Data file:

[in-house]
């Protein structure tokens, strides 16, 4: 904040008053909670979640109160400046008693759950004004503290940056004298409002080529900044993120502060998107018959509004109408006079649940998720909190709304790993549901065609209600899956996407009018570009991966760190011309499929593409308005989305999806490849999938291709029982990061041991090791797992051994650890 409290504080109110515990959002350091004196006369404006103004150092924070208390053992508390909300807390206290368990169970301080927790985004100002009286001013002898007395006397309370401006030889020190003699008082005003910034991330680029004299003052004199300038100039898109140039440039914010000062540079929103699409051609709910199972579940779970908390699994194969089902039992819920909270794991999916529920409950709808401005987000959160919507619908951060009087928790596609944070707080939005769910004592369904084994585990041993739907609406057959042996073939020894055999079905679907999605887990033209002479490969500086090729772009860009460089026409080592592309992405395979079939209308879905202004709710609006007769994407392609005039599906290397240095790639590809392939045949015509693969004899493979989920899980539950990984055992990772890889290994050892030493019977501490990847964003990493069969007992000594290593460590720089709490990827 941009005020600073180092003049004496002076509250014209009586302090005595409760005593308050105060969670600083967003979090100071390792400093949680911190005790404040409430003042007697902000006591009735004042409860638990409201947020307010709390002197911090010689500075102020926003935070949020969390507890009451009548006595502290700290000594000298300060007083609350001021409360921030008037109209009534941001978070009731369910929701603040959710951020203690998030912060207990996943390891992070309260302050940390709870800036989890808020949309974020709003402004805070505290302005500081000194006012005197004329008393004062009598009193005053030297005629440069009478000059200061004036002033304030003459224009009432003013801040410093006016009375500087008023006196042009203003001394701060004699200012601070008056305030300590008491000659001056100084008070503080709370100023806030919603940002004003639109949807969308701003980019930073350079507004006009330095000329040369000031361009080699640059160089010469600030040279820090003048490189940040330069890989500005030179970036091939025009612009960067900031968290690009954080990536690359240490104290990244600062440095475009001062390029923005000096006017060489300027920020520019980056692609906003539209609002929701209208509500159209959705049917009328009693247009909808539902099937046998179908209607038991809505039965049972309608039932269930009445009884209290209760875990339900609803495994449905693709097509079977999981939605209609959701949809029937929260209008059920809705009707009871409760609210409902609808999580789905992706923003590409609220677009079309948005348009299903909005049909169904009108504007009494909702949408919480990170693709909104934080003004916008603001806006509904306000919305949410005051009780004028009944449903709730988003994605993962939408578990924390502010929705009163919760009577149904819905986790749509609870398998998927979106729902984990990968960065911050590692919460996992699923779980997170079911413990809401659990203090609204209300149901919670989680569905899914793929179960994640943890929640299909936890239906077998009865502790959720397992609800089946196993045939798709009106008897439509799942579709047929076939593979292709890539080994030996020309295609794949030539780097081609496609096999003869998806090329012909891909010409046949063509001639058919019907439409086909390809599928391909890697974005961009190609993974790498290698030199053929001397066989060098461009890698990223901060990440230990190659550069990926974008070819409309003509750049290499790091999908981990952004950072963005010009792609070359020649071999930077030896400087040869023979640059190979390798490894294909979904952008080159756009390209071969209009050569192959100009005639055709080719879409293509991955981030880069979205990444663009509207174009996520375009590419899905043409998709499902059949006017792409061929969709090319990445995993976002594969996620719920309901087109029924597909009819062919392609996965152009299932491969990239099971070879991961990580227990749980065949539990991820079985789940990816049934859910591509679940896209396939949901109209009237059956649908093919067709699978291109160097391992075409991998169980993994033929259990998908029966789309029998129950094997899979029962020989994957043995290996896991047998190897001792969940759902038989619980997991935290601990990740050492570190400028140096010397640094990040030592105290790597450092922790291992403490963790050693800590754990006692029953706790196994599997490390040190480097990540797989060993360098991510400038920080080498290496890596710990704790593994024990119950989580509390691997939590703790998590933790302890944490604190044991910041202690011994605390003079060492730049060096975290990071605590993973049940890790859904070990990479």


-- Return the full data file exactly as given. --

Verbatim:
[in-house]
């Protein structure tokens, strides 16, 4: 904040008053909670979640109160400046008693759950004004503290940056004298409002080529900044993120502060998107018959509004109408006079649940998720909190709304790993549901065609209600899956996407009018570009991966760190011309499929593409308005989305999806490849999938291709029982990061041991090791797992051994650890 409290504080109110515990959002350091004196006369404006103004150092924070208390053992508390909300807390206290368990169970301080927790985004100002009286001013002898007395006397309370401006030889020190003699008082005003910034991330680029004299003052004199300038100039898109140039440039914010000062540079929103699409051609709910199972579940779970908390699994194969089902039992819920909270794991999916529920409950709808401005987000959160919507619908951060009087928790596609944070707080939005769910004592369904084994585990041993739907609406057959042996073939020894055999079905679907999605887990033209002479490969500086090729772009860009460089026409080592592309992405395979079939209308879905202004709710609006007769994407392609005039599906290397240095790639590809392939045949015509693969004899493979989920899980539950990984055992990772890889290994050892030493019977501490990847964003990493069969007992000594290593460590720089709490990827 941009005020600073180092003049004496002076509250014209009586302090005595409760005593308050105060969670600083967003979090100071390792400093949680911190005790404040409430003042007697902000006591009735004042409860638990409201947020307010709390002197911090010689500075102020926003935070949020969390507890009451009548006595502290700290000594000298300060007083609350001021409360921030008037109209009534941001978070009731369910929701603040959710951020203690998030912060207990996943390891992070309260302050940390709870800036989890808020949309974020709003402004805070505290302005500081000194006012005197004329008393004062009598009193005053030297005629440069009478000059200061004036002033304030003459224009009432003013801040410093006016009375500087008023006196042009203003001394701060004699200012601070008056305030300590008491000659001056100084008070503080709370100023806030919603940002004003639109949807969308701003980019930073350079507004006009330095000329040369000031361009080699640059160089010469600030040279820090003048490189940040330069890989500005030179970036091939025009612009960067900031968290690009954080990536690359240490104290990244600062440095475009001062390029923005000096006017060489300027920020520019980056692609906003539209609002929701209208509500159209959705049917009328009693247009909808539902099937046998179908209607038991809505039965049972309608039932269930009445009884209290209760875990339900609803495994449905693709097509079977999981939605209609959701949809029937929260209008059920809705009707009871409760609210409902609808999580789905992706923003590409609220677009079309948005348009299903909005049909169904009108504007009494909702949408919480990170693709909104934080003004916008603001806006509904306000919305949410005051009780004028009944449903709730988003994605993962939408578990924390502010929705009163919760009577149904819905986790749509609870398998998927979106729902984990990968960065911050590692919460996992699923779980997170079911413990809401659990203090609204209300149901919670989680569905899914793929179960994640943890929640299909936890239906077998009865502790959720397992609800089946196993045939798709009106008897439509799942579709047929076939593979292709890539080994030996020309295609794949030539780097081609496609096999003869998806090329012909891909010409046949063509001639058919019907439409086909390809599928391909890697974005961009190609993974790498290698030199053929001397066989060098461009890698990223901060990440230990190659550069990926974008070819409309003509750049290499790091999908981990952004950072963005010009792609070359020649071999930077030896400087040869023979640059190979390798490894294909979904952008080159756009390209071969209009050569192959100009005639055709080719879409293509991955981030880069979205990444663009509207174009996520375009590419899905043409998709499902059949006017792409061929969709090319990445995993976002594969996620719920309901087109029924597909009819062919392609996965152009299932491969990239099971070879991961990580227990749980065949539990991820079985789940990816049934859910591509679940896209396939949901109209009237059956649908093919067709699978291109160097391992075409991998169980993994033929259990998908029966789309029998129950094997899979029962020989994957043995290996896991047998190897001792969940759902038989619980997991935290601990990740050492570190400028140096010397640094990040030592105290790597450092922790291992403490963790050693800590754990006692029953706790196994599997490390040190480097990540797989060993360098991510400038920080080498290496890596710990704790593994024990119950989580509390691997939590703790998590933790302890944490604190044991910041202690011994605390003079060492730049060096975290990071605590993973049940890790859904070990990479």